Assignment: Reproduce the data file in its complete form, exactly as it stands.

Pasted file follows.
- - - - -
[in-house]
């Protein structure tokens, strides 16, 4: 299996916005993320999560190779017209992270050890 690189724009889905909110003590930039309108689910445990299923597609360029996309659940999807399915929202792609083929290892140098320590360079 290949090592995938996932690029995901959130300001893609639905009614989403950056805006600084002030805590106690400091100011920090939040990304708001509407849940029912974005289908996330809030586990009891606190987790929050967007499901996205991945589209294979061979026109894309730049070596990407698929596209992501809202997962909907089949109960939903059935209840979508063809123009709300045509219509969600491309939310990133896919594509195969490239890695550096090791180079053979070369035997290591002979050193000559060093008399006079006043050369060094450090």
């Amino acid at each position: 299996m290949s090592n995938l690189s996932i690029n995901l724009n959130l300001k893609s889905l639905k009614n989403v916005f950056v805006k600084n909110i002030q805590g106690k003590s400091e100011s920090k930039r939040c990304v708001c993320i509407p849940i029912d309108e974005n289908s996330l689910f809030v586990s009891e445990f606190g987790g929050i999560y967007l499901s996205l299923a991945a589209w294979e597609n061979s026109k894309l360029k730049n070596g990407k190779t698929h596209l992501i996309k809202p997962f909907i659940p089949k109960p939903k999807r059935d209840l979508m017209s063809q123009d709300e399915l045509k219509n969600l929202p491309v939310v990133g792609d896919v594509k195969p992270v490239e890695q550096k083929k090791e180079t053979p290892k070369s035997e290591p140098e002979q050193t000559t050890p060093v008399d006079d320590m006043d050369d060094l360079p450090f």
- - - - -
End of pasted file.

[in-house]
């Protein structure tokens, strides 16, 4: 299996916005993320999560190779017209992270050890 690189724009889905909110003590930039309108689910445990299923597609360029996309659940999807399915929202792609083929290892140098320590360079 290949090592995938996932690029995901959130300001893609639905009614989403950056805006600084002030805590106690400091100011920090939040990304708001509407849940029912974005289908996330809030586990009891606190987790929050967007499901996205991945589209294979061979026109894309730049070596990407698929596209992501809202997962909907089949109960939903059935209840979508063809123009709300045509219509969600491309939310990133896919594509195969490239890695550096090791180079053979070369035997290591002979050193000559060093008399006079006043050369060094450090």
């Amino acid at each position: 299996m290949s090592n995938l690189s996932i690029n995901l724009n959130l300001k893609s889905l639905k009614n989403v916005f950056v805006k600084n909110i002030q805590g106690k003590s400091e100011s920090k930039r939040c990304v708001c993320i509407p849940i029912d309108e974005n289908s996330l689910f809030v586990s009891e445990f606190g987790g929050i999560y967007l499901s996205l299923a991945a589209w294979e597609n061979s026109k894309l360029k730049n070596g990407k190779t698929h596209l992501i996309k809202p997962f909907i659940p089949k109960p939903k999807r059935d209840l979508m017209s063809q123009d709300e399915l045509k219509n969600l929202p491309v939310v990133g792609d896919v594509k195969p992270v490239e890695q550096k083929k090791e180079t053979p290892k070369s035997e290591p140098e002979q050193t000559t050890p060093v008399d006079d320590m006043d050369d060094l360079p450090f």